The dancing language, pedestrian clothing and nature of sound are similar in the two pieces. But in New Quartet a light mist fills the church sanctuary, rendering the light voluminous. It’s a locus where exchanges continue ad infinitum. Dancers come and go, dance solo, interrelate. Walking out of the space seems always an option and shifts are abrupt. Some dancers we see a great deal, some are absent. Like in an Italian piazza, human scaled and revealing the patterns of pedestrians over the course of the day, New Quartet implies an ongoingness that is dispassionate but fascinating. Space is as vital as presence. Only long afterward do I sense a connection to Merce Cunningham’s aesthetic. But here the dancers, though never displaying emotion overtly, are anything but abstract.
This work - reflective, mature, subtle and intricately worked - holds great satisfaction for those who revel in faceted complexity. Linehan, who is London-based, has received support from the venerable Dance Umbrella. He was choreographer in residence at The Place, which is roughly equivalent to New York’s Joyce Theater. His dancers have come through Britain’s finest institutions. The only disappointment in the evening was that these credentials didn’t speak to enough of the New York dance audience to pack the house.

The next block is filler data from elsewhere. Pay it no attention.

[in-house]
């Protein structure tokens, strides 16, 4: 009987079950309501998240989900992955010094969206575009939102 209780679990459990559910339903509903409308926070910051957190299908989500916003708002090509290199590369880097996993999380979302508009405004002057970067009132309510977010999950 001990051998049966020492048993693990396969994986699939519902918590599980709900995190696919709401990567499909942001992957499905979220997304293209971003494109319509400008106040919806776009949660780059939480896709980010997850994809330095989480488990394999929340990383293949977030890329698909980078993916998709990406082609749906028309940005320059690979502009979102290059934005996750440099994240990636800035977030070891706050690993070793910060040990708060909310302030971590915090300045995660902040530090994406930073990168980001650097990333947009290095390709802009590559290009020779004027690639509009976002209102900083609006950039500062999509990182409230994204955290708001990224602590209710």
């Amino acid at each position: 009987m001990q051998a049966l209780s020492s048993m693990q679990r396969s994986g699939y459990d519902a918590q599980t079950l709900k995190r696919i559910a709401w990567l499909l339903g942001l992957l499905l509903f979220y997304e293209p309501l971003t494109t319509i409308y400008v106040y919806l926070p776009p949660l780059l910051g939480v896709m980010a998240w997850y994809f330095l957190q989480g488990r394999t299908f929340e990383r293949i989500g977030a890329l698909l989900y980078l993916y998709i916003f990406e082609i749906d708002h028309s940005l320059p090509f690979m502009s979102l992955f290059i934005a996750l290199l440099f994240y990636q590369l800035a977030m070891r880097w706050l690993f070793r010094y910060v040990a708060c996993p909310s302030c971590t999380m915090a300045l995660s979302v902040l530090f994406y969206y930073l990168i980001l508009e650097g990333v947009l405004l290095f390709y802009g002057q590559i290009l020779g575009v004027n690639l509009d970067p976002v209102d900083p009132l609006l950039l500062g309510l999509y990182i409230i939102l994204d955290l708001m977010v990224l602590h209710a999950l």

50 Moves #5 - Dancing for My Grandmother
There’s a Buddhist idea, related to reincarnation, that all sentient beings have at one time or another been our mother. It's a thought is intended to engender compassion. After all, if someone standing before me was my mother and had the patience to clean up after me and comfort and feed me, I could find a bit of patience and care in relating to them now. Having been exposed to that thought again and again, whether or not one is entirely at home with the idea of reincarnation, it begins to take hold. In the work I did for hospice and in the nursing home of Normandy Farms Estates, I continually thought “this person could easily be my mother, or father”. It made my connection to them immediate and touching.